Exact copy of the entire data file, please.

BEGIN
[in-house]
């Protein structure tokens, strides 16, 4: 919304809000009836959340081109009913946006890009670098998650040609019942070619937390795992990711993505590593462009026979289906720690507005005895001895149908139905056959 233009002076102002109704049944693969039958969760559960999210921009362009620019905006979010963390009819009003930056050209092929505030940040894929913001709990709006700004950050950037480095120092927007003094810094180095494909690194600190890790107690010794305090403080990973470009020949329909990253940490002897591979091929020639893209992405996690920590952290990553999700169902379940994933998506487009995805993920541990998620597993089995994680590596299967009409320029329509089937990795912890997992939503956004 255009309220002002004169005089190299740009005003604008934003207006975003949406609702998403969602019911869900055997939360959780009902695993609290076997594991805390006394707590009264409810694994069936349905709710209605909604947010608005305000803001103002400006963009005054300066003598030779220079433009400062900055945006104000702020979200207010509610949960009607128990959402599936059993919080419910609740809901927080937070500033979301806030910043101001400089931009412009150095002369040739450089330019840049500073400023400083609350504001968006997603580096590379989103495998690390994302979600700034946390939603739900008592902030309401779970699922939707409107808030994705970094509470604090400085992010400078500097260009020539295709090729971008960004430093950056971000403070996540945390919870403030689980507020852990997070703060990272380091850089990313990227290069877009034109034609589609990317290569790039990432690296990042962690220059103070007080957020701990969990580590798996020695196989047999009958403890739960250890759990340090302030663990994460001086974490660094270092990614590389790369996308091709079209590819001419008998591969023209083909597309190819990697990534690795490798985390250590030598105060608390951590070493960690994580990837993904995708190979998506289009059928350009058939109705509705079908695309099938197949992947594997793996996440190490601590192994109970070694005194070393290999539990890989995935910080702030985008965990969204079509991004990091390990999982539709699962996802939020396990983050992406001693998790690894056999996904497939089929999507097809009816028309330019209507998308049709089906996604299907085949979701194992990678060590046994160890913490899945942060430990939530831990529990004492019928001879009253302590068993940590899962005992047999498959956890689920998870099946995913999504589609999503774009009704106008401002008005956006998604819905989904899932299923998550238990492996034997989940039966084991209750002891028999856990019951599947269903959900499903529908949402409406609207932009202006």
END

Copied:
[in-house]
């Protein structure tokens, strides 16, 4: 919304809000009836959340081109009913946006890009670098998650040609019942070619937390795992990711993505590593462009026979289906720690507005005895001895149908139905056959 233009002076102002109704049944693969039958969760559960999210921009362009620019905006979010963390009819009003930056050209092929505030940040894929913001709990709006700004950050950037480095120092927007003094810094180095494909690194600190890790107690010794305090403080990973470009020949329909990253940490002897591979091929020639893209992405996690920590952290990553999700169902379940994933998506487009995805993920541990998620597993089995994680590596299967009409320029329509089937990795912890997992939503956004 255009309220002002004169005089190299740009005003604008934003207006975003949406609702998403969602019911869900055997939360959780009902695993609290076997594991805390006394707590009264409810694994069936349905709710209605909604947010608005305000803001103002400006963009005054300066003598030779220079433009400062900055945006104000702020979200207010509610949960009607128990959402599936059993919080419910609740809901927080937070500033979301806030910043101001400089931009412009150095002369040739450089330019840049500073400023400083609350504001968006997603580096590379989103495998690390994302979600700034946390939603739900008592902030309401779970699922939707409107808030994705970094509470604090400085992010400078500097260009020539295709090729971008960004430093950056971000403070996540945390919870403030689980507020852990997070703060990272380091850089990313990227290069877009034109034609589609990317290569790039990432690296990042962690220059103070007080957020701990969990580590798996020695196989047999009958403890739960250890759990340090302030663990994460001086974490660094270092990614590389790369996308091709079209590819001419008998591969023209083909597309190819990697990534690795490798985390250590030598105060608390951590070493960690994580990837993904995708190979998506289009059928350009058939109705509705079908695309099938197949992947594997793996996440190490601590192994109970070694005194070393290999539990890989995935910080702030985008965990969204079509991004990091390990999982539709699962996802939020396990983050992406001693998790690894056999996904497939089929999507097809009816028309330019209507998308049709089906996604299907085949979701194992990678060590046994160890913490899945942060430990939530831990529990004492019928001879009253302590068993940590899962005992047999498959956890689920998870099946995913999504589609999503774009009704106008401002008005956006998604819905989904899932299923998550238990492996034997989940039966084991209750002891028999856990019951599947269903959900499903529908949402409406609207932009202006």